We see demand rising notably over the next few years, falling in line with a contracting cycle that is both replacement rate plus additional inventory add to backstop the uncertainties occurring on the supply side, add geopolitical motivations.
The Supply Side
Katherine: Thank you. That is a lot of information here for our readers to digest. What about the supply side at this point?
Andrew: Yeah, good question. Let's move into that. The fuel cycle leads the uranium market in terms of up and to the right. Because capacity is maxed out in the fuel cycle, prices are rising, and the line out the door is down the street and around the block. Capacity expansion will, again, take years and will need capital commitments demonstrated through long-term service contracts at attractive prices to justify capacity expansion.
In the meantime, secondary supply, which is a result of the underutilization of capacity, has essentially been eliminated from this current market. Secondary supply will return in the future, but not in the time frame we care about. Because capacity is full, to speed up meeting client demands and specifications, efficiencies reduce uranium utilization when performing enrichment, meaning more uranium is now used because there is less focus on minimizing manufacturing losses.
This is part of tails assay adjustments, a mix of specifications with inputs based on underlying prices of the fuel cycle parts such as UF6 or uranium hexafluoride, SWU or separative work unit, and with the end result being EUP or enriched uranium product. Fuel cycle prices lead the uranium price in an upcycle. It is important to provide this context, and I am leaving out some more complex details, but nothing that is negative to the thesis, for time and simplicity. I'll give your readers homework to go back and look at the price improvements in the fuel cycle since 2016 to help paint the picture that capacities are constrained with no immediate solution.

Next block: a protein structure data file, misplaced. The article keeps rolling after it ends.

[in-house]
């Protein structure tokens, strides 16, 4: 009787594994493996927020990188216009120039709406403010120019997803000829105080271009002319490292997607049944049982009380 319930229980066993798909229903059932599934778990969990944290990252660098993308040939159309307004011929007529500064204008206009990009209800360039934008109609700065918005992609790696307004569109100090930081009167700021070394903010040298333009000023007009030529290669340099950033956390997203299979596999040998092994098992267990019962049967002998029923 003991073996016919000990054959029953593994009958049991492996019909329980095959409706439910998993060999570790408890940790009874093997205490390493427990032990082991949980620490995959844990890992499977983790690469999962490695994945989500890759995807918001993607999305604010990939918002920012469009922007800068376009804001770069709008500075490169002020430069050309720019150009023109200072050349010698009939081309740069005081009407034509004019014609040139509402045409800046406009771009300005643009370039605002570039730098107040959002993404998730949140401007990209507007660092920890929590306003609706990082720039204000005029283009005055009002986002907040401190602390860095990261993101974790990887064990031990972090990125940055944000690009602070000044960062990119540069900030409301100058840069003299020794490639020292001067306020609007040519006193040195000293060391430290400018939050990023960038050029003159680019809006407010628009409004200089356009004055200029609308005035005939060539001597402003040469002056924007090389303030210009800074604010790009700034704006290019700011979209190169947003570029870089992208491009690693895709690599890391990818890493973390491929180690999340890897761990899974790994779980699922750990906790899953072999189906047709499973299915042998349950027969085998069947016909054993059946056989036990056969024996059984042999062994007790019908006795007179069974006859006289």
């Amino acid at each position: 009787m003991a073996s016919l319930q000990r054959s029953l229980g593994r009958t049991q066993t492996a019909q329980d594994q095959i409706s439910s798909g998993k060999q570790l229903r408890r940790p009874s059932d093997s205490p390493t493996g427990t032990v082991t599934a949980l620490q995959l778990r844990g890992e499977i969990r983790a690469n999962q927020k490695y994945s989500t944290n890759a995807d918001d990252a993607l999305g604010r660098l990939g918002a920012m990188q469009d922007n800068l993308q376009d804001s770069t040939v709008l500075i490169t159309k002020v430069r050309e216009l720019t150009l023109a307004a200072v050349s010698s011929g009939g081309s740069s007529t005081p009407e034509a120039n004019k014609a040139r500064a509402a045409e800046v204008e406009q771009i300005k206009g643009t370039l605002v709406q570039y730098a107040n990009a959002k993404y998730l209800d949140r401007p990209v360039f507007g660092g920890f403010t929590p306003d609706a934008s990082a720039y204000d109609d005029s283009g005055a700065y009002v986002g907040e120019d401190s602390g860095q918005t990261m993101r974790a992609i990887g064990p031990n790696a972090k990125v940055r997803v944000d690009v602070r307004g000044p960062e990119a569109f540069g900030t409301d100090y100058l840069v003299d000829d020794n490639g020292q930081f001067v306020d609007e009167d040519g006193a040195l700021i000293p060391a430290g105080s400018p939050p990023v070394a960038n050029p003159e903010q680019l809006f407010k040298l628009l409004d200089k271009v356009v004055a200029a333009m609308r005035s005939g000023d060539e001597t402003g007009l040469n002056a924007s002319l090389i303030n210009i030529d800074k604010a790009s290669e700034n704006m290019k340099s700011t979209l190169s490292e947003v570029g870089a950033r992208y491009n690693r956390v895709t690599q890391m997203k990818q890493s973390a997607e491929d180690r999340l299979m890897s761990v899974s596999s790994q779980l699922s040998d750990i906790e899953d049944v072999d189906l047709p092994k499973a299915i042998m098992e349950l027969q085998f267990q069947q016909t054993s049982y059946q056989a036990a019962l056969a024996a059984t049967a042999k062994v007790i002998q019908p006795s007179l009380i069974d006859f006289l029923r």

Now, the supply side now stands at about 127 million pounds in production. We expect a slight increase this year to that number as some restart operations in U.S. ISR and at Cameco's McArthur River make progress. 200 and 127 million pounds respectively, demand-supply, you do the math, means that the sector is in deficit.
Everyone knows that, or should know that, by now. The solutions to that deficit are where the struggles are manifested. Nothing gets solved on a light switch flip.
In fact, so far from it, you'll need binoculars to see it because it is far off. The deficit has been with us for a couple of years. The deficit will stay for a number of years on a go-forward basis. Price, time, and lack of many things tell us enough. It only gets closed with new build mine production. Existing uranium production capacity cannot support closing the deficit by itself.